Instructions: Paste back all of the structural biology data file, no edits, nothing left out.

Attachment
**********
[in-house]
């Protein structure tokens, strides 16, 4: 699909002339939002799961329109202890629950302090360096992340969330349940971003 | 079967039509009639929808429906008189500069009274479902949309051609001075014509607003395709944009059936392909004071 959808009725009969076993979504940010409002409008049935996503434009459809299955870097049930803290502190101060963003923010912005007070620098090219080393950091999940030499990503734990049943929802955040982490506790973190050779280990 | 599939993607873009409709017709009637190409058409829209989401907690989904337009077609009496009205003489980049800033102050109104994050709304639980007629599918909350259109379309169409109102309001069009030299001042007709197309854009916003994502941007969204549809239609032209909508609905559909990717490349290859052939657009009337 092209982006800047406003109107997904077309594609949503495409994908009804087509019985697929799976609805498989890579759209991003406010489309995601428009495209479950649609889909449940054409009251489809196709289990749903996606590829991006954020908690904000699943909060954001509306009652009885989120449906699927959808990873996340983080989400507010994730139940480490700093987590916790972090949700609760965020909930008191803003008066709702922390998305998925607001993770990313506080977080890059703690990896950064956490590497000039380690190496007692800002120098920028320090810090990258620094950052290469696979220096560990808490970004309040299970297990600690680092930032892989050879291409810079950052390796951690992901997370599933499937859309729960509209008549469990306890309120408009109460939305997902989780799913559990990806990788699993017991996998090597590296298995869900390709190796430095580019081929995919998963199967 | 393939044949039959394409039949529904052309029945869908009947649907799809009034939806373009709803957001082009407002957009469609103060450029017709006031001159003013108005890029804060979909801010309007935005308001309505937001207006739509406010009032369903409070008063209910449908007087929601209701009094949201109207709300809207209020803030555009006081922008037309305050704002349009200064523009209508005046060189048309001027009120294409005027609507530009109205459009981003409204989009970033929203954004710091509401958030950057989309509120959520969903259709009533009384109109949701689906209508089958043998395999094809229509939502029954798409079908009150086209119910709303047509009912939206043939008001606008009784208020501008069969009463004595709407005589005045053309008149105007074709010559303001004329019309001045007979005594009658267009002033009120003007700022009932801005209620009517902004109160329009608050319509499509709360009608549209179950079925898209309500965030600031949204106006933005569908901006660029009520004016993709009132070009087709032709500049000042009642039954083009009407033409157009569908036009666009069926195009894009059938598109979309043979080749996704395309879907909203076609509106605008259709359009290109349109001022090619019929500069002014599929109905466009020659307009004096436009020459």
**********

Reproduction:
[in-house]
């Protein structure tokens, strides 16, 4: 699909002339939002799961329109202890629950302090360096992340969330349940971003 | 079967039509009639929808429906008189500069009274479902949309051609001075014509607003395709944009059936392909004071 959808009725009969076993979504940010409002409008049935996503434009459809299955870097049930803290502190101060963003923010912005007070620098090219080393950091999940030499990503734990049943929802955040982490506790973190050779280990 | 599939993607873009409709017709009637190409058409829209989401907690989904337009077609009496009205003489980049800033102050109104994050709304639980007629599918909350259109379309169409109102309001069009030299001042007709197309854009916003994502941007969204549809239609032209909508609905559909990717490349290859052939657009009337 092209982006800047406003109107997904077309594609949503495409994908009804087509019985697929799976609805498989890579759209991003406010489309995601428009495209479950649609889909449940054409009251489809196709289990749903996606590829991006954020908690904000699943909060954001509306009652009885989120449906699927959808990873996340983080989400507010994730139940480490700093987590916790972090949700609760965020909930008191803003008066709702922390998305998925607001993770990313506080977080890059703690990896950064956490590497000039380690190496007692800002120098920028320090810090990258620094950052290469696979220096560990808490970004309040299970297990600690680092930032892989050879291409810079950052390796951690992901997370599933499937859309729960509209008549469990306890309120408009109460939305997902989780799913559990990806990788699993017991996998090597590296298995869900390709190796430095580019081929995919998963199967 | 393939044949039959394409039949529904052309029945869908009947649907799809009034939806373009709803957001082009407002957009469609103060450029017709006031001159003013108005890029804060979909801010309007935005308001309505937001207006739509406010009032369903409070008063209910449908007087929601209701009094949201109207709300809207209020803030555009006081922008037309305050704002349009200064523009209508005046060189048309001027009120294409005027609507530009109205459009981003409204989009970033929203954004710091509401958030950057989309509120959520969903259709009533009384109109949701689906209508089958043998395999094809229509939502029954798409079908009150086209119910709303047509009912939206043939008001606008009784208020501008069969009463004595709407005589005045053309008149105007074709010559303001004329019309001045007979005594009658267009002033009120003007700022009932801005209620009517902004109160329009608050319509499509709360009608549209179950079925898209309500965030600031949204106006933005569908901006660029009520004016993709009132070009087709032709500049000042009642039954083009009407033409157009569908036009666009069926195009894009059938598109979309043979080749996704395309879907909203076609509106605008259709359009290109349109001022090619019929500069002014599929109905466009020659307009004096436009020459």